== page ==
Lens support

The F75 kinda wipes the floor with the F55 here. Both are fine with AF-D lenses  offering full features support. Both cameras can mount and use Manual focus AI, AI-S lenses including the E series. However neither camera will meter with these meaning you’ll need to shoot in manual mode. Both offer rangefinder assist with some lenses which is just as well as focusing on their viewing screens manually is less than ideal. You’d need to look at the F100 to get metering support.

It’s with the newer AF-S class lenses that the F75 leaps  ahead. AF-D lenses were dependant on a motor in the body to focus. AF-S & AF-I lenses have a built in motor and launched in ’92. at the time of these cameras launch the AF-D lenses made tended to be cheaper and aimed at the consumer whilst most AF-S were high end. It becomes more of an issue as time goes on as AF-S lenses have largely taken over especially in the digital age. Many consumer Nikon dSLR don’t support AF with AF-D. The D50 was the last entry level model to support fully support AF-D.

-G class fandango

Nikon muddy the water further with G class lenses. These are lenses that lack the aperture ring. Now this is a moot point for later film cameras and dSLR as you’ll usually lock this in non G class lenses. G class lenses at the time these cameras were launched were pretty much only AF-D lenses but within a few years AF-S G class lenses appeared and it’s not always easy from lens designation to tell the difference. The clue is on the lens mount AF-D lenses have  5 contact pins and a coupling slot for the lens motor. AF-S have 7-10 pins and no coupling slot.

The F75 works flawlessly with my DX  18-55mm lens (abet with some cropping at wide). My F55 doesn’t and DX lens support may be an issue (minor problem given you’re unlikely to use). Like almost all Nikon Film  SLRs and dSLR built pre 2013 neither supports AF-P lenses

Bottom Line

The F75 is the better body by some margin and is easily worth the extra pounds. Neither is that expensive but if you have a a shed load of AF-D or MF lenses (AI or better) you’ll not likely find a massive difference unless you have certain requirements like needing to use external flash. In fact you can easily pick up F55 with a kit G class lens for about the same price as a F75.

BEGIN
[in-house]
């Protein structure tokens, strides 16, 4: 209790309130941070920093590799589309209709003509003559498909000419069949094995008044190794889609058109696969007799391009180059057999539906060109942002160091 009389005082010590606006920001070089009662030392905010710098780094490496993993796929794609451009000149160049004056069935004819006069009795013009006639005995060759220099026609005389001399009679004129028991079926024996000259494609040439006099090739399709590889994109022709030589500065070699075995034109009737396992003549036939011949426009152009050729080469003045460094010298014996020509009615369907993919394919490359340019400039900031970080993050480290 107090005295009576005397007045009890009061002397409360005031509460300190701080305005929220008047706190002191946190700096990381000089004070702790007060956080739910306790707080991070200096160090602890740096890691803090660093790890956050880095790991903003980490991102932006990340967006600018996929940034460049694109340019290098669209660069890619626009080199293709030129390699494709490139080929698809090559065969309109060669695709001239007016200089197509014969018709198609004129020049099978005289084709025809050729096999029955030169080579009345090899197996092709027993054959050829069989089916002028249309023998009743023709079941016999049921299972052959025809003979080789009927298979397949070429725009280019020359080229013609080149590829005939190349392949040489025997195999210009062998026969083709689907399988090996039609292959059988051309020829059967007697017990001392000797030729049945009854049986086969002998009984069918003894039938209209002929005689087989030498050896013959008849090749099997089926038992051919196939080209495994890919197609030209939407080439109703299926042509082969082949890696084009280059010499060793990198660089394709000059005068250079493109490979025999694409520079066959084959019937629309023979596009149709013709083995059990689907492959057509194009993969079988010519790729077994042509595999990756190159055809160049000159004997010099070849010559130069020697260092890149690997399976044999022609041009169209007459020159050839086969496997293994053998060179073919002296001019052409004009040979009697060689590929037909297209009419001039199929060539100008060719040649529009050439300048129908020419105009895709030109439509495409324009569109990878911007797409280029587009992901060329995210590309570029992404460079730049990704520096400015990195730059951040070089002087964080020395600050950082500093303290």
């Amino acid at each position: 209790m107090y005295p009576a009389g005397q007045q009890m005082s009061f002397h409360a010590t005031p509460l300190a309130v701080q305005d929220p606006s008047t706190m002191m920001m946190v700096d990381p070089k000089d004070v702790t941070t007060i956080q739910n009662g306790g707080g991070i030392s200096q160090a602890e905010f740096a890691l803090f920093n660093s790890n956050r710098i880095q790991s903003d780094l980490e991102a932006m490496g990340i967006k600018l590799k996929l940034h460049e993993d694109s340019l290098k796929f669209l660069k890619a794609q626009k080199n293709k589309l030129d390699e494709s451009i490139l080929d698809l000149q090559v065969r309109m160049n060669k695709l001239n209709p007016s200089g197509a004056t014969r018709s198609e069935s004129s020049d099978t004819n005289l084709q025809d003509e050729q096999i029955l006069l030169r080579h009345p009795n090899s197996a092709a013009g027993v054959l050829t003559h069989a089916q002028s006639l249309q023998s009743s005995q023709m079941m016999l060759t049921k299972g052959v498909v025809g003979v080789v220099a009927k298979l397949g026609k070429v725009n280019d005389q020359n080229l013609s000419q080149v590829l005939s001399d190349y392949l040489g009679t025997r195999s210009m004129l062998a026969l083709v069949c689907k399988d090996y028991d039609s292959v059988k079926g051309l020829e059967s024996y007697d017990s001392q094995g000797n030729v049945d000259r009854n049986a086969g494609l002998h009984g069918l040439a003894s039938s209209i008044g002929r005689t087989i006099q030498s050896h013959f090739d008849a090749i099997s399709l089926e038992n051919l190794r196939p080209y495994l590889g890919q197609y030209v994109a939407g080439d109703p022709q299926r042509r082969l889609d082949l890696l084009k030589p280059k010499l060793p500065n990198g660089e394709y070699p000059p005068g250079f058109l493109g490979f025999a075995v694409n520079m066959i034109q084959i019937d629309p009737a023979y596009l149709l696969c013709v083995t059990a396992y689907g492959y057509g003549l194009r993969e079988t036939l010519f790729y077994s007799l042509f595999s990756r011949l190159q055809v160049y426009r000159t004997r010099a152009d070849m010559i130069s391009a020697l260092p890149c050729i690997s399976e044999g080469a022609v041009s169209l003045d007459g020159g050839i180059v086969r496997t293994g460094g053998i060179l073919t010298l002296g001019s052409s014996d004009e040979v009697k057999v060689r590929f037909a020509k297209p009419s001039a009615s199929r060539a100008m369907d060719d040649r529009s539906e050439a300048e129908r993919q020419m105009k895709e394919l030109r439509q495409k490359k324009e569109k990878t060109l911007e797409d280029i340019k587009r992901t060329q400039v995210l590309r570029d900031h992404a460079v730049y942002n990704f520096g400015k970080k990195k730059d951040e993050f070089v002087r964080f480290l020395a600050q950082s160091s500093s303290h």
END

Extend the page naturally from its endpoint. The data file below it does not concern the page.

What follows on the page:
However if you’re stepping back from a dSLR you’ll find the AF-S support makes the F75 a much better buy. It also has a proper metal mount and comes in black !!

Curiously this isn’t the first musing on these 2. In 2004  there was a discussion thread at ephotozine. Over at there’s a 2003 discussion of the F55 v F65.

F55/N55 manual 
F75/N75 manual

* L5S = Last 5 Sold ( average price  (inc P&P) at time of writing. In this case only camera bodies that were sold are listed as used but working are included. I exclude cameras with ridiculous postage or overseas shipping. Cameras with lenses are also excluded even if cheap.

6 thoughts on “Nikon Budget Face off – Does the F75 make the F55 pointless ?”

  1. Alan, a nice comparison. My feeling is that given that these cameras are cheap anyway, there’s little point in getting the F55 over F75 because, overall, your pros and cons lists say it all. Why compromise for the sake of a few (very few) £’s in their respective prices?

    N.B. “Abet” unless you are contemplating some criminal activity, may I suggest you instruct the spellchecker to opt for “albeit” which looks like the word you’re looking for. :D)

    1. Reasonable point Terry but I still think the F55 is fine for what it is. However what gets interesting is if you compare the F75 upstream – does the F80, 90, 100 and even arguably the F6 offer anything significantly more than better build

      1. Absolutely agree, Alan. The higher up a range we go we do get extras and better build quality, leading to more durability. But if the cameras all use the same lens I’d wager no one would be able to tell which camera had been used. For me, it’s always more a question of the lens rather than the body.